Here comes Andy Lau, one of Hong Kong’s most famous actors. But it’s probably not Andy that most people are excited about now – it’s Wang Yibo, one of Weibo’s most influential celebrities of the moment.

Talking about the most-anticipated act of this night, it’s actually Wang Yibo according to social media users – there was an online poll on who they want to see most tonight.

Wang Yibo (1997) is a Chinese actor, singer, dancer, and rapper who debuted as a member of the South Korean-Chinese boyband UNIQ in 2014 and starred in the 2019 Chinese TV series The Untamed (陈情令). On Sina Weibo, the celebrity was the champion of Weibo’s ‘Most Influential Celebrity’ charts recently – he really has a huge online fanbase.

Also performing here is Beijing actress Guan Xiaotong (1997), who is also known as the ‘national daughter’ for always playing the daughter roles in tv-series and movies. Remember that time when Weibo servers were down due to a celebrity relationship announcement? That was about Guan and her relationship with Chinese singer and actor Lu Han.

Updated with video link:

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Martial Arts Meet High Tech

Feb 11 20:47

This act is titled “Heroes of Heaven and Earth” (天地英雄) and uses AR technology to integrate nature landscapes into martial arts scenes.

And then there’s this performer who is hanging by her hair that is causing some discussion online:

em>Updated with video link:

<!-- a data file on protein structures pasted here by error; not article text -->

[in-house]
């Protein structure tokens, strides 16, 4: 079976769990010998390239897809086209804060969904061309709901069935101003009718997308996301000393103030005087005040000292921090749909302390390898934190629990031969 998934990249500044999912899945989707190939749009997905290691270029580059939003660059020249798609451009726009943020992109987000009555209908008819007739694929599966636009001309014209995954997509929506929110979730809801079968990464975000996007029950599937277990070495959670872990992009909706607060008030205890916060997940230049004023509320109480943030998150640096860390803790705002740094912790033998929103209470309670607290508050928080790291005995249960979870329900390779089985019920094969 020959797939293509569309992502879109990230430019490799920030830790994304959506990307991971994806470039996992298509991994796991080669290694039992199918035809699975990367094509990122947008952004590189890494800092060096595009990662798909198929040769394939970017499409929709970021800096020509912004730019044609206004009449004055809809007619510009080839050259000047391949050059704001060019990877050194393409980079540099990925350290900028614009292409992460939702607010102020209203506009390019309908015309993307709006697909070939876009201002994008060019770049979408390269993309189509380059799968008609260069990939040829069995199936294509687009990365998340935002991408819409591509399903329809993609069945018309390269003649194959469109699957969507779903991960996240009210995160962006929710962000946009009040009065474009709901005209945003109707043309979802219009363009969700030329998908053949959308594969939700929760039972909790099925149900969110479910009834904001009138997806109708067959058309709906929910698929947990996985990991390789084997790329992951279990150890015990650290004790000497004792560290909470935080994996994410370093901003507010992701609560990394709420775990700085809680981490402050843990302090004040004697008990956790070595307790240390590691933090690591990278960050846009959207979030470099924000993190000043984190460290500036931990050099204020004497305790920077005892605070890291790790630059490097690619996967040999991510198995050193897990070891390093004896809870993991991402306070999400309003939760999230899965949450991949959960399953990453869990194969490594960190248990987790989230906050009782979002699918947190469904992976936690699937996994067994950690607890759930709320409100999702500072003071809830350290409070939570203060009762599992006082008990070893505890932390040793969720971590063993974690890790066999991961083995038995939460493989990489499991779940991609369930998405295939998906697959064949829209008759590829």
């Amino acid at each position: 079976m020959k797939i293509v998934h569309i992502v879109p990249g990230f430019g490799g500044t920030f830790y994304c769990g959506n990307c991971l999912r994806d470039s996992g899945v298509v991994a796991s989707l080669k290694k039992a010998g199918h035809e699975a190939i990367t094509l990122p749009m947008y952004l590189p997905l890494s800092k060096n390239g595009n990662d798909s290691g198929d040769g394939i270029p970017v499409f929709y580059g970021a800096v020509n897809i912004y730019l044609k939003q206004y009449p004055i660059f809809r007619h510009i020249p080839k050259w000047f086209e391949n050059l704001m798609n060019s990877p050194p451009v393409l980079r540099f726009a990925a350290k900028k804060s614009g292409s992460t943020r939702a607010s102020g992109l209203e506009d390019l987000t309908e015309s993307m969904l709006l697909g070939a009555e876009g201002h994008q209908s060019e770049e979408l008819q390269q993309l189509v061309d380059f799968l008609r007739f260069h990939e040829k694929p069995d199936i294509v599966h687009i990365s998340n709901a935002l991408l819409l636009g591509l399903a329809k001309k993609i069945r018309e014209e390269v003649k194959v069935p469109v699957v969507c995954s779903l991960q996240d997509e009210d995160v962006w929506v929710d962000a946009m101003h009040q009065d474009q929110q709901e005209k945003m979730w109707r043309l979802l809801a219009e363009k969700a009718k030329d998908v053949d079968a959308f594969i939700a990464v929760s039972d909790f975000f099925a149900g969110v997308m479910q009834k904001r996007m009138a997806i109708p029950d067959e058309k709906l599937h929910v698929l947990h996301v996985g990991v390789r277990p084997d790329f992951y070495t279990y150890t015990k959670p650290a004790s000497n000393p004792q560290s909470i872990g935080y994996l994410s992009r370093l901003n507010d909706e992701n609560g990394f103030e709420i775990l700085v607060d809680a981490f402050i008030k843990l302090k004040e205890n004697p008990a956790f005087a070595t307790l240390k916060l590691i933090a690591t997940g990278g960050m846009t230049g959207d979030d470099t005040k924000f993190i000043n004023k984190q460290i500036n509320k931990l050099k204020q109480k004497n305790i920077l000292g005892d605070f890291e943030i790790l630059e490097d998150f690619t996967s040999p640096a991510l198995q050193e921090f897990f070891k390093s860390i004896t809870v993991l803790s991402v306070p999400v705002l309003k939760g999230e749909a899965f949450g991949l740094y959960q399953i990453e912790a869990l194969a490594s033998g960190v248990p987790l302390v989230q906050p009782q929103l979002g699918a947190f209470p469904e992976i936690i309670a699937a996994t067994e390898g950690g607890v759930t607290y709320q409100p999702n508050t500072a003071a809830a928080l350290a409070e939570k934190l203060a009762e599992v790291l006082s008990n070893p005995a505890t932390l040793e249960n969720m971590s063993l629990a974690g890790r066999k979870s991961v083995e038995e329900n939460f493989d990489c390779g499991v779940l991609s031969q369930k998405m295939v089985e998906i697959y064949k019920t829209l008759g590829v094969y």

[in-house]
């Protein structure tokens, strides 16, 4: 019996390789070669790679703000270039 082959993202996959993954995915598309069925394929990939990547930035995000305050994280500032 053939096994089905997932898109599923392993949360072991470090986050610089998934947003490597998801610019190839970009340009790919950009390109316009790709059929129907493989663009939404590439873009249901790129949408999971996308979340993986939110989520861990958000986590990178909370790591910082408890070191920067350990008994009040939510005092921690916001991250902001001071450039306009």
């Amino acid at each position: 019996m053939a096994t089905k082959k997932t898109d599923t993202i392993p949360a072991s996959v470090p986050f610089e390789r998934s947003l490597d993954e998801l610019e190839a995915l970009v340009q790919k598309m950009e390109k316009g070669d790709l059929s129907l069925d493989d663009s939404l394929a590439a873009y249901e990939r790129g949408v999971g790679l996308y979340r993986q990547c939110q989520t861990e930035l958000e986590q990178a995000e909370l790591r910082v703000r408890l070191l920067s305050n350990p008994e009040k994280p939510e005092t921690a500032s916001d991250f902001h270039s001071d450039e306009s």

Link to video of this performance

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“How come Andy Lau never gets old?!”

Feb 11 20:43

Meanwhile, on Chinese social media, netizens are discussing why it seems that everyone is getting older except for actor Andy Lau, who performed in the act before this. Andy Lau was born in the Year of the Ox and he’s 60 years old!

Fun fact: all of the performers in that act, namely Andy Lau, Guan Xiaotong, and Wang Yibo were all born in the Year of the Ox.

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The 2021 Theme and Director

Feb 11 20:50

While we are into the sixth act of the night, let’s look at the theme and director of this show for a second.

After themes such as “New China”, “Chinese Dream”, “National Unity”, “Family Affinity”, and “Chinese values, Chinese power,” this year’s theme is focused on reflecting the daily lives of ordinary people.

Due to COVID19, this is also a special edition of the festival. Usually, it takes place from various locations with different hosts across China. This year, that is not the case.